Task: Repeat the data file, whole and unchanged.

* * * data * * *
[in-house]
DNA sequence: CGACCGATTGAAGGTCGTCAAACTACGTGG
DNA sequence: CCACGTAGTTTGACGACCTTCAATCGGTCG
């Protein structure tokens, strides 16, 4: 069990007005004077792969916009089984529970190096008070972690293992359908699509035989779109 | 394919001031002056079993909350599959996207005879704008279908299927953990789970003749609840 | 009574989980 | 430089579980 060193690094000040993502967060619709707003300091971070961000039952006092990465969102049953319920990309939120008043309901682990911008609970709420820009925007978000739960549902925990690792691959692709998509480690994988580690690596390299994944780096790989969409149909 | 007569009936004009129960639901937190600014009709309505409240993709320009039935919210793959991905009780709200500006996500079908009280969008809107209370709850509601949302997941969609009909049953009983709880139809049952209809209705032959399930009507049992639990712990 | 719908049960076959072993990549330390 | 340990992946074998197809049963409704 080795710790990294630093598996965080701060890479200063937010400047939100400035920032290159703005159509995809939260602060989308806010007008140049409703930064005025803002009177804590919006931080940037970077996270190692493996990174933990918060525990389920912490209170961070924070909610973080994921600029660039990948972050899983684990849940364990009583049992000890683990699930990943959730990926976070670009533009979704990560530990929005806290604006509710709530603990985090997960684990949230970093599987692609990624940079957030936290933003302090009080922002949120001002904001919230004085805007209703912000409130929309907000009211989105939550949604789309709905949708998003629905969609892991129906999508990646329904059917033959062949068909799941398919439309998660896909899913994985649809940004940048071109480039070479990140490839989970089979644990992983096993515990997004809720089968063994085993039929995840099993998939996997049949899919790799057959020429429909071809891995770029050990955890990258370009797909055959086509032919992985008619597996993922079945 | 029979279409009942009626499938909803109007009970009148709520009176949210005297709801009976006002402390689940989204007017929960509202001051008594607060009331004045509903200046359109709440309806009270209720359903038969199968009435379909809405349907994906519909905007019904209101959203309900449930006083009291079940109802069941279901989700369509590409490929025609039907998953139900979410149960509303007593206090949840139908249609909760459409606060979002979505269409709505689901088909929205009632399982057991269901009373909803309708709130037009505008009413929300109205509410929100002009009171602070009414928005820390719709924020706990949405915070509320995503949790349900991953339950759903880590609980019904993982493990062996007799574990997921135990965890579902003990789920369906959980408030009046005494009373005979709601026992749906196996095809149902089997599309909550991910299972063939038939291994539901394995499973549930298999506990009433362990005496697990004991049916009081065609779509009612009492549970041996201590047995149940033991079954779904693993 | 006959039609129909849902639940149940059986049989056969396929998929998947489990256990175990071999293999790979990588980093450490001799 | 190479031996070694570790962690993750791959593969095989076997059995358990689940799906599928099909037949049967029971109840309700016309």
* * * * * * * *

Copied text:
[in-house]
DNA sequence: CGACCGATTGAAGGTCGTCAAACTACGTGG
DNA sequence: CCACGTAGTTTGACGACCTTCAATCGGTCG
């Protein structure tokens, strides 16, 4: 069990007005004077792969916009089984529970190096008070972690293992359908699509035989779109 | 394919001031002056079993909350599959996207005879704008279908299927953990789970003749609840 | 009574989980 | 430089579980 060193690094000040993502967060619709707003300091971070961000039952006092990465969102049953319920990309939120008043309901682990911008609970709420820009925007978000739960549902925990690792691959692709998509480690994988580690690596390299994944780096790989969409149909 | 007569009936004009129960639901937190600014009709309505409240993709320009039935919210793959991905009780709200500006996500079908009280969008809107209370709850509601949302997941969609009909049953009983709880139809049952209809209705032959399930009507049992639990712990 | 719908049960076959072993990549330390 | 340990992946074998197809049963409704 080795710790990294630093598996965080701060890479200063937010400047939100400035920032290159703005159509995809939260602060989308806010007008140049409703930064005025803002009177804590919006931080940037970077996270190692493996990174933990918060525990389920912490209170961070924070909610973080994921600029660039990948972050899983684990849940364990009583049992000890683990699930990943959730990926976070670009533009979704990560530990929005806290604006509710709530603990985090997960684990949230970093599987692609990624940079957030936290933003302090009080922002949120001002904001919230004085805007209703912000409130929309907000009211989105939550949604789309709905949708998003629905969609892991129906999508990646329904059917033959062949068909799941398919439309998660896909899913994985649809940004940048071109480039070479990140490839989970089979644990992983096993515990997004809720089968063994085993039929995840099993998939996997049949899919790799057959020429429909071809891995770029050990955890990258370009797909055959086509032919992985008619597996993922079945 | 029979279409009942009626499938909803109007009970009148709520009176949210005297709801009976006002402390689940989204007017929960509202001051008594607060009331004045509903200046359109709440309806009270209720359903038969199968009435379909809405349907994906519909905007019904209101959203309900449930006083009291079940109802069941279901989700369509590409490929025609039907998953139900979410149960509303007593206090949840139908249609909760459409606060979002979505269409709505689901088909929205009632399982057991269901009373909803309708709130037009505008009413929300109205509410929100002009009171602070009414928005820390719709924020706990949405915070509320995503949790349900991953339950759903880590609980019904993982493990062996007799574990997921135990965890579902003990789920369906959980408030009046005494009373005979709601026992749906196996095809149902089997599309909550991910299972063939038939291994539901394995499973549930298999506990009433362990005496697990004991049916009081065609779509009612009492549970041996201590047995149940033991079954779904693993 | 006959039609129909849902639940149940059986049989056969396929998929998947489990256990175990071999293999790979990588980093450490001799 | 190479031996070694570790962690993750791959593969095989076997059995358990689940799906599928099909037949049967029971109840309700016309």